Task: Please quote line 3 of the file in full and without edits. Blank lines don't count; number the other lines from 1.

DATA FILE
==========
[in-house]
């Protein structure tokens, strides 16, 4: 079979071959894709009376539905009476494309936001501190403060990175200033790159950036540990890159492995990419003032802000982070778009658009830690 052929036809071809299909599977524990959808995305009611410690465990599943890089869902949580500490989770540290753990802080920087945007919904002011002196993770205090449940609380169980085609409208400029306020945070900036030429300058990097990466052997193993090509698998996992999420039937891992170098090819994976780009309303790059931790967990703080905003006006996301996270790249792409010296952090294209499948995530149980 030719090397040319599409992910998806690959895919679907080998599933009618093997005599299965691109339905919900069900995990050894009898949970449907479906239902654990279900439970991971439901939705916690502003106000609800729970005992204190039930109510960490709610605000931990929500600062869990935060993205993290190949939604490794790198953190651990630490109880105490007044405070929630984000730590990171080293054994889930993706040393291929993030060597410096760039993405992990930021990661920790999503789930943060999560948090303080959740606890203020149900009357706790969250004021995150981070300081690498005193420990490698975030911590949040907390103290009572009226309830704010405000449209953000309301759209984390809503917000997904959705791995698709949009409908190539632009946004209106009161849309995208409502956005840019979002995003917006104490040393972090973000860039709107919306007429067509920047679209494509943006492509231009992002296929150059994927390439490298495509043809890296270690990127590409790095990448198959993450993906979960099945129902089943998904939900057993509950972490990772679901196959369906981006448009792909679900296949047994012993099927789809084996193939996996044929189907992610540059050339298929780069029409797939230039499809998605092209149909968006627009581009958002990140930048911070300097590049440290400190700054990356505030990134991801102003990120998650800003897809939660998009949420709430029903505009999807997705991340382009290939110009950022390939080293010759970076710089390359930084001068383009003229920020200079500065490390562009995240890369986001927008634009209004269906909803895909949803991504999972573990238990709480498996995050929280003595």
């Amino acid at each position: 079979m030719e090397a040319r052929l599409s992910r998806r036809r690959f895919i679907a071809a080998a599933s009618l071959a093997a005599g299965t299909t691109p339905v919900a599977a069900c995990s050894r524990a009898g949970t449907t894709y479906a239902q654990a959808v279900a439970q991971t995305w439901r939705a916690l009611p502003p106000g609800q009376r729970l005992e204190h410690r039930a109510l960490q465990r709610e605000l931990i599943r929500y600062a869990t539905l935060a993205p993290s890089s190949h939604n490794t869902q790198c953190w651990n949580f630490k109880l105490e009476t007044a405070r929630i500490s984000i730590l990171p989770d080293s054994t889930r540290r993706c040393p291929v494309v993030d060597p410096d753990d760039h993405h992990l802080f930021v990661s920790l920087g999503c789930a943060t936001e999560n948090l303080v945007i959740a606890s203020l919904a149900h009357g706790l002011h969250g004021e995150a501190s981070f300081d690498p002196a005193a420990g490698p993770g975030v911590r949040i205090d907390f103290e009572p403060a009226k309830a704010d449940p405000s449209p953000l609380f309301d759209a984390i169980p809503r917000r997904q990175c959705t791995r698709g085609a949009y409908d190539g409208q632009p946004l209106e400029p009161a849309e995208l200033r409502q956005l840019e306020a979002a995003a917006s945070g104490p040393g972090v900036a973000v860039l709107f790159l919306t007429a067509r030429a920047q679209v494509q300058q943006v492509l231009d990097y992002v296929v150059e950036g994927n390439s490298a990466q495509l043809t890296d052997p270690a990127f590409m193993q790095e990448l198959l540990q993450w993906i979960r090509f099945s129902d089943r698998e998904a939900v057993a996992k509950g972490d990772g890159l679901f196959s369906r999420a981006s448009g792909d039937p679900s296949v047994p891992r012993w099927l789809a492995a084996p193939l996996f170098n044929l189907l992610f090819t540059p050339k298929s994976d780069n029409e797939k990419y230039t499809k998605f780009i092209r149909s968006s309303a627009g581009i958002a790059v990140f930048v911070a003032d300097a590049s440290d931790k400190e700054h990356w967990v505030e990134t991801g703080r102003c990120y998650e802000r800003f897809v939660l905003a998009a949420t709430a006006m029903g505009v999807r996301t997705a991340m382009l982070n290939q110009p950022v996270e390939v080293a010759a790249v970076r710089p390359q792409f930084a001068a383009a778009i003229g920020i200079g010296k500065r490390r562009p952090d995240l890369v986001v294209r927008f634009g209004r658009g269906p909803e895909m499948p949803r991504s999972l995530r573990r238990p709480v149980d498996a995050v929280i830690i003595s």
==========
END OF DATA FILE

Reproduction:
């Amino acid at each position: 079979m030719e090397a040319r052929l599409s992910r998806r036809r690959f895919i679907a071809a080998a599933s009618l071959a093997a005599g299965t299909t691109p339905v919900a599977a069900c995990s050894r524990a009898g949970t449907t894709y479906a239902q654990a959808v279900a439970q991971t995305w439901r939705a916690l009611p502003p106000g609800q009376r729970l005992e204190h410690r039930a109510l960490q465990r709610e605000l931990i599943r929500y600062a869990t539905l935060a993205p993290s890089s190949h939604n490794t869902q790198c953190w651990n949580f630490k109880l105490e009476t007044a405070r929630i500490s984000i730590l990171p989770d080293s054994t889930r540290r993706c040393p291929v494309v993030d060597p410096d753990d760039h993405h992990l802080f930021v990661s920790l920087g999503c789930a943060t936001e999560n948090l303080v945007i959740a606890s203020l919904a149900h009357g706790l002011h969250g004021e995150a501190s981070f300081d690498p002196a005193a420990g490698p993770g975030v911590r949040i205090d907390f103290e009572p403060a009226k309830a704010d449940p405000s449209p953000l609380f309301d759209a984390i169980p809503r917000r997904q990175c959705t791995r698709g085609a949009y409908d190539g409208q632009p946004l209106e400029p009161a849309e995208l200033r409502q956005l840019e306020a979002a995003a917006s945070g104490p040393g972090v900036a973000v860039l709107f790159l919306t007429a067509r030429a920047q679209v494509q300058q943006v492509l231009d990097y992002v296929v150059e950036g994927n390439s490298a990466q495509l043809t890296d052997p270690a990127f590409m193993q790095e990448l198959l540990q993450w993906i979960r090509f099945s129902d089943r698998e998904a939900v057993a996992k509950g972490d990772g890159l679901f196959s369906r999420a981006s448009g792909d039937p679900s296949v047994p891992r012993w099927l789809a492995a084996p193939l996996f170098n044929l189907l992610f090819t540059p050339k298929s994976d780069n029409e797939k990419y230039t499809k998605f780009i092209r149909s968006s309303a627009g581009i958002a790059v990140f930048v911070a003032d300097a590049s440290d931790k400190e700054h990356w967990v505030e990134t991801g703080r102003c990120y998650e802000r800003f897809v939660l905003a998009a949420t709430a006006m029903g505009v999807r996301t997705a991340m382009l982070n290939q110009p950022v996270e390939v080293a010759a790249v970076r710089p390359q792409f930084a001068a383009a778009i003229g920020i200079g010296k500065r490390r562009p952090d995240l890369v986001v294209r927008f634009g209004r658009g269906p909803e895909m499948p949803r991504s999972l995530r573990r238990p709480v149980d498996a995050v929280i830690i003595s």